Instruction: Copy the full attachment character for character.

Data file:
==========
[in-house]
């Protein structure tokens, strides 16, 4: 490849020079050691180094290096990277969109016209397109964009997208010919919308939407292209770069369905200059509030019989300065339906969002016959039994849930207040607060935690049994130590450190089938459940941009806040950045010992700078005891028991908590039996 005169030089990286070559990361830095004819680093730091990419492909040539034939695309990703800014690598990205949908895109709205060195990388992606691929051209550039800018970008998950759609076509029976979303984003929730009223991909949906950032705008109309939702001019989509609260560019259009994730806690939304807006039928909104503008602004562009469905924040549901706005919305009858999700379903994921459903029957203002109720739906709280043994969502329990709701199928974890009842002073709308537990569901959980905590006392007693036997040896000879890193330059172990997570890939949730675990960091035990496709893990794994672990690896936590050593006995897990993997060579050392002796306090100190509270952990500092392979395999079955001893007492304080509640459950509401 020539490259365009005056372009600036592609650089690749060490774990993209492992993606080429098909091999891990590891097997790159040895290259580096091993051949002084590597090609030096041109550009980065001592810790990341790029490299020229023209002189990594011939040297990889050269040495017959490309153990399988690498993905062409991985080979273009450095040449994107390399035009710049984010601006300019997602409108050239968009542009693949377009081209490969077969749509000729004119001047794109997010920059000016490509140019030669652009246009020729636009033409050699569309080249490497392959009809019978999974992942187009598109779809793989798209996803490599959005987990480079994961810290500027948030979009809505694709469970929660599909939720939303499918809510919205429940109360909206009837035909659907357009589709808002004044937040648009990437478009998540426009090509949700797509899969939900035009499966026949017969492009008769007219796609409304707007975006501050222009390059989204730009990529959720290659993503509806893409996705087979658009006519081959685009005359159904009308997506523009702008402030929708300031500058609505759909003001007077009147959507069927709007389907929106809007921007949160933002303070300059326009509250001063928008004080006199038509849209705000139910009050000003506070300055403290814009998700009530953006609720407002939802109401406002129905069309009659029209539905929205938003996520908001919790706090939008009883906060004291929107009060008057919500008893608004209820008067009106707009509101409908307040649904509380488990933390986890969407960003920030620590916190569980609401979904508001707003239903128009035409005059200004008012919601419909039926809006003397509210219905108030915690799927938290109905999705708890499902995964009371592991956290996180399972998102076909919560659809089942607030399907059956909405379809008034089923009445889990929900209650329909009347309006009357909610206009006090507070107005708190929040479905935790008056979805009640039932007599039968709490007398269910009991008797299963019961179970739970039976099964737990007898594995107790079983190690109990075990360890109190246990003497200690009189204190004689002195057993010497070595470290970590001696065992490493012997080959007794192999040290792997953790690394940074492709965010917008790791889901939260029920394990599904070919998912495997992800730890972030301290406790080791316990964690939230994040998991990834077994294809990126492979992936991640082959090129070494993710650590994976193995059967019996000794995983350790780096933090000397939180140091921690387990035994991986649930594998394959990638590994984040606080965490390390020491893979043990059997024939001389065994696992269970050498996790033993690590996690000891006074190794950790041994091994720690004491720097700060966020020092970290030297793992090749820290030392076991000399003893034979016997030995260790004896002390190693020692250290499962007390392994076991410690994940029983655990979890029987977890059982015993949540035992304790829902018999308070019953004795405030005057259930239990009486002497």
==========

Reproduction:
[in-house]
């Protein structure tokens, strides 16, 4: 490849020079050691180094290096990277969109016209397109964009997208010919919308939407292209770069369905200059509030019989300065339906969002016959039994849930207040607060935690049994130590450190089938459940941009806040950045010992700078005891028991908590039996 005169030089990286070559990361830095004819680093730091990419492909040539034939695309990703800014690598990205949908895109709205060195990388992606691929051209550039800018970008998950759609076509029976979303984003929730009223991909949906950032705008109309939702001019989509609260560019259009994730806690939304807006039928909104503008602004562009469905924040549901706005919305009858999700379903994921459903029957203002109720739906709280043994969502329990709701199928974890009842002073709308537990569901959980905590006392007693036997040896000879890193330059172990997570890939949730675990960091035990496709893990794994672990690896936590050593006995897990993997060579050392002796306090100190509270952990500092392979395999079955001893007492304080509640459950509401 020539490259365009005056372009600036592609650089690749060490774990993209492992993606080429098909091999891990590891097997790159040895290259580096091993051949002084590597090609030096041109550009980065001592810790990341790029490299020229023209002189990594011939040297990889050269040495017959490309153990399988690498993905062409991985080979273009450095040449994107390399035009710049984010601006300019997602409108050239968009542009693949377009081209490969077969749509000729004119001047794109997010920059000016490509140019030669652009246009020729636009033409050699569309080249490497392959009809019978999974992942187009598109779809793989798209996803490599959005987990480079994961810290500027948030979009809505694709469970929660599909939720939303499918809510919205429940109360909206009837035909659907357009589709808002004044937040648009990437478009998540426009090509949700797509899969939900035009499966026949017969492009008769007219796609409304707007975006501050222009390059989204730009990529959720290659993503509806893409996705087979658009006519081959685009005359159904009308997506523009702008402030929708300031500058609505759909003001007077009147959507069927709007389907929106809007921007949160933002303070300059326009509250001063928008004080006199038509849209705000139910009050000003506070300055403290814009998700009530953006609720407002939802109401406002129905069309009659029209539905929205938003996520908001919790706090939008009883906060004291929107009060008057919500008893608004209820008067009106707009509101409908307040649904509380488990933390986890969407960003920030620590916190569980609401979904508001707003239903128009035409005059200004008012919601419909039926809006003397509210219905108030915690799927938290109905999705708890499902995964009371592991956290996180399972998102076909919560659809089942607030399907059956909405379809008034089923009445889990929900209650329909009347309006009357909610206009006090507070107005708190929040479905935790008056979805009640039932007599039968709490007398269910009991008797299963019961179970739970039976099964737990007898594995107790079983190690109990075990360890109190246990003497200690009189204190004689002195057993010497070595470290970590001696065992490493012997080959007794192999040290792997953790690394940074492709965010917008790791889901939260029920394990599904070919998912495997992800730890972030301290406790080791316990964690939230994040998991990834077994294809990126492979992936991640082959090129070494993710650590994976193995059967019996000794995983350790780096933090000397939180140091921690387990035994991986649930594998394959990638590994984040606080965490390390020491893979043990059997024939001389065994696992269970050498996790033993690590996690000891006074190794950790041994091994720690004491720097700060966020020092970290030297793992090749820290030392076991000399003893034979016997030995260790004896002390190693020692250290499962007390392994076991410690994940029983655990979890029987977890059982015993949540035992304790829902018999308070019953004795405030005057259930239990009486002497």